CD179: Deep-sea biology of the Portguese canyons


 


Daily diary

Thursday 11 May 2006


Teresa writes:

"As it is my turn to write this diary, I will finally explain a bit of the work I intend to do during my postdoc. The objective of my research is to determine the feeding strategies of the sea cucumbers (holothurians) that inhabit the Portuguese canyons. In more detail I will try to answer the following questions:

1) What do the deep-sea holothurians eat?
2) Is the digestive tract of deep-sea holothurians an appropriate microenvironment for the proliferation of the bacteria in the deep sea?
3) Are the bacteria that exist in their guts responsible for the degradation of the organic matter (OM)? What is their role in the nutrition of deep-sea holothurians?

For this study, I will use the guts of Molpadia sp. (a burrowing sea cucumber species that is very abundant in the Nazaré Canyon off Portugal) and compare the bacterial community present in each gut with that in the sediment. Due to the fact that not many Molpadia are collected in each Megacore deployment, I am using an Agassiz trawl to collect lots of the holothurians and will have to assume that the sediment they feed on is collected by the Megacore and is comparable to the material in the holothurians’ guts.

The night shift began with a Megacore from the 3500m site at the Nazaré Canyon. Once all gear was safely and secure on board, our “chief” allowed us to start our work. We always had a very organized sequence that always worked very well. It always happened as follows:

-Emily looked at the best Megacore and took a picture with the station number on;
-Xana measured each core and Nina wrote it down on our log book;
-Our “chief” and myself took the core tubes out of the Megacore;
-Emily or Nina or Xana put it safely on a corer holder.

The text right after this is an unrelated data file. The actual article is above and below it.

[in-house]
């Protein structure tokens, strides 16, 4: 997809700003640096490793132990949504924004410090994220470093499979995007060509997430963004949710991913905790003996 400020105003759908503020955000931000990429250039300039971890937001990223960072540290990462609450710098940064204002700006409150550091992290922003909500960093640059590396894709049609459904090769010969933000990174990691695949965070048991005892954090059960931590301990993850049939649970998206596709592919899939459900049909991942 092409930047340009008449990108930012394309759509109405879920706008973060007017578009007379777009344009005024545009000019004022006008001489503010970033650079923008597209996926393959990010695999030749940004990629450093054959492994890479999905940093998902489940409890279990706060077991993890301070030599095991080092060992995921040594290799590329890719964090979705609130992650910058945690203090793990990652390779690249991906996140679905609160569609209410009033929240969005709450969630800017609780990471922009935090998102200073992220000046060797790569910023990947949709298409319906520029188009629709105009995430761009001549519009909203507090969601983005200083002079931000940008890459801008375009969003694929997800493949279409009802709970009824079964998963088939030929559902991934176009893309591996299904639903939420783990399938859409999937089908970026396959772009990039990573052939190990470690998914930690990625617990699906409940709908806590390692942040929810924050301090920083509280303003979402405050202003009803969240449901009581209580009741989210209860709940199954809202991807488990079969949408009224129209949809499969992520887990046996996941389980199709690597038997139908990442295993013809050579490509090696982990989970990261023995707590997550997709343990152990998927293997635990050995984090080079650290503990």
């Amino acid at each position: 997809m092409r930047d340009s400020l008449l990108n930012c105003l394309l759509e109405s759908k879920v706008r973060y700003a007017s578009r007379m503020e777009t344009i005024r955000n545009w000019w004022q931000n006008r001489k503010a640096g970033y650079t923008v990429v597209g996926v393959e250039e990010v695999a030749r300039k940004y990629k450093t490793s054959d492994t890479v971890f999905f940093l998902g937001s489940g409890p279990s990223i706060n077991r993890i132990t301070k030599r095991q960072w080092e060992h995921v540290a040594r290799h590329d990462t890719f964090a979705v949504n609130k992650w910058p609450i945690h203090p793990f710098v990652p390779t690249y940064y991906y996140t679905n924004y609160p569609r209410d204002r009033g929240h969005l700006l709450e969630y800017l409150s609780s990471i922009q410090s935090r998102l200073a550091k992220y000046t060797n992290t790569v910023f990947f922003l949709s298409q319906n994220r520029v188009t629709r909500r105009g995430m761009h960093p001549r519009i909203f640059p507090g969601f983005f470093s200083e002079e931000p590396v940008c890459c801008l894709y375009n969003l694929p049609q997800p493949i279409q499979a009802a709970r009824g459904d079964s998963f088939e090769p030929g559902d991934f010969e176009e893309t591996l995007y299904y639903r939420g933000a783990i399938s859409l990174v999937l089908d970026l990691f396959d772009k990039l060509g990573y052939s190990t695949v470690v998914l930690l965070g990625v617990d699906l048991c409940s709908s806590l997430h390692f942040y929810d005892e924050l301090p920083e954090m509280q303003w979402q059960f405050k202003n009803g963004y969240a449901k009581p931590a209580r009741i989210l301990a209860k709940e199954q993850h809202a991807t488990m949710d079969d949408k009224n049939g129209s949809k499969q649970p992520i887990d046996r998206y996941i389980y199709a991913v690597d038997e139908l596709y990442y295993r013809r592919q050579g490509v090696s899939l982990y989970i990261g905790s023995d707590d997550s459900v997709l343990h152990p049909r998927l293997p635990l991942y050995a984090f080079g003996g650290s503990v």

Unfortunately at this particular station, we realized that we only had sediment in three megacore tubes (100mm diameter) out of a possible nine, and two multicore tubes (58mm diameter) out of a possible three. This meant that as we had to slice two multicores for Jeroen, I could use only the 3 megacore tubes to search for the elusive Molpadia.

While slicing one of the megacore tube samples between 2 to 4 cm depth I found one of “my” Molpadia. I became so happy that I left my team outside and I went straight to the lab to sample part of the sediment that was still in its guts! It was great to work on an animal in such good condition and to be able to sample the sediment in its immediate vicinity. While I was in the lab we began the long steam to the next site of interest, a CTD/SAPS station. As it took us sometime to get there, we all had time to finish our work. While waiting we decided to take a nice picture of the “night shifters”...

The night shift: Xana, Nina, Teresa, Emily, Dário and Lee.

Unfortunately our “chief” is not present in the picture because somebody had to take the picture!!!! Dário was with us because that night he decided to give us a hand with the Megacore. I would like to take this opportunity I also want to thank Lee for helping us sieving some mud! He has been great and we all appreciated his help! I also would like to thank Dave, our chief scientist who tries to fit in the program every single request. He has done a great job! Also, I have to thank him for putting Emily, Xana, Nina and myself together in the same shift. We got along really well and I have to say that we are a real working team. As I am thanking everybody I should not forget to thank our “chief” that works hard to get us some good samples and tries every night to be integrated with “his” girls. He has almost succeeded!!!!

At around 6 am in the morning we arrived at the 715 m station where we deployed the CTD and SAPS. After a couple of hours CTD and SAPS was retrieved and we sampled the surface waters at 20m in the chlorophyll maximum over the Nazaré Canyon. With the CTD and SAPS again. We then repeated the CTD and SAPS at a deeper station (1160 m) where the day shifters did the last CTD/SAPS. At about 1600H we started moving again to our 3500m Megacore station. It was just 2000H and the “night shifters” were ready again for megacoring. Our team started working as described above with eight good megacores and 2 good multicores. Another Megacore deployment at the same site and another 8 good megacores and 2 multicores for Kostas Kiriakoulakis at the University of Liverpool. Sadly Kostas could not be with us on this cruise because he was busy studying deep-water corals off Sweden. Although I did not get any cores this time, I have found another Molpadia trapped at the end of one of the megacores. It is time to go to the CT lab to see what it has been eating!!!!"



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© Challenger Division for Seafloor Processes
April 2006
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